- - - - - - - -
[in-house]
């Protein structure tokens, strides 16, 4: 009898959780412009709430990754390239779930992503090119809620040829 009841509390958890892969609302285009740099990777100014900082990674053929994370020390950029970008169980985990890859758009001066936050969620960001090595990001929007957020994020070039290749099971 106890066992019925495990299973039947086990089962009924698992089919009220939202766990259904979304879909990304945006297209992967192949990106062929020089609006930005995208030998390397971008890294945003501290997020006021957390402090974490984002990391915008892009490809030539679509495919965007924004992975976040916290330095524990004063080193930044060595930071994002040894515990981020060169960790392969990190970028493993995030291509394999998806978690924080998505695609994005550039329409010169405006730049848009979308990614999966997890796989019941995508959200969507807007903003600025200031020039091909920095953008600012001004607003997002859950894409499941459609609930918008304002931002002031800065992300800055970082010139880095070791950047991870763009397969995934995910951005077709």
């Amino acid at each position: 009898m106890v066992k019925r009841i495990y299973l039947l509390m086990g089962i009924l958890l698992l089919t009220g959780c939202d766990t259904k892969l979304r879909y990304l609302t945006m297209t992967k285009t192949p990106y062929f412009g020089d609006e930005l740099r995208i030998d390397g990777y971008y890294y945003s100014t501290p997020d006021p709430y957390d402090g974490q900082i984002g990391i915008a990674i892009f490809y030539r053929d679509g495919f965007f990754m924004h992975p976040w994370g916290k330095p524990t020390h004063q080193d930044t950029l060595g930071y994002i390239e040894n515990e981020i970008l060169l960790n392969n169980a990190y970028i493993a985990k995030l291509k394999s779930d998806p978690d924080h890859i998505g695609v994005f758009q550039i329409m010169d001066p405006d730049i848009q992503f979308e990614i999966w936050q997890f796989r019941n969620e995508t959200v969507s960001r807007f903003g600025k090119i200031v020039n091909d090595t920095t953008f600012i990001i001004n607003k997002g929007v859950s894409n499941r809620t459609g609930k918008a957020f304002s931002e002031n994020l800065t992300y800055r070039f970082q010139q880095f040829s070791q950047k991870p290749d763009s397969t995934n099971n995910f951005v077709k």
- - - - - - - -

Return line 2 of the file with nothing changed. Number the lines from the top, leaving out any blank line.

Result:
């Protein structure tokens, strides 16, 4: 009898959780412009709430990754390239779930992503090119809620040829 009841509390958890892969609302285009740099990777100014900082990674053929994370020390950029970008169980985990890859758009001066936050969620960001090595990001929007957020994020070039290749099971 106890066992019925495990299973039947086990089962009924698992089919009220939202766990259904979304879909990304945006297209992967192949990106062929020089609006930005995208030998390397971008890294945003501290997020006021957390402090974490984002990391915008892009490809030539679509495919965007924004992975976040916290330095524990004063080193930044060595930071994002040894515990981020060169960790392969990190970028493993995030291509394999998806978690924080998505695609994005550039329409010169405006730049848009979308990614999966997890796989019941995508959200969507807007903003600025200031020039091909920095953008600012001004607003997002859950894409499941459609609930918008304002931002002031800065992300800055970082010139880095070791950047991870763009397969995934995910951005077709």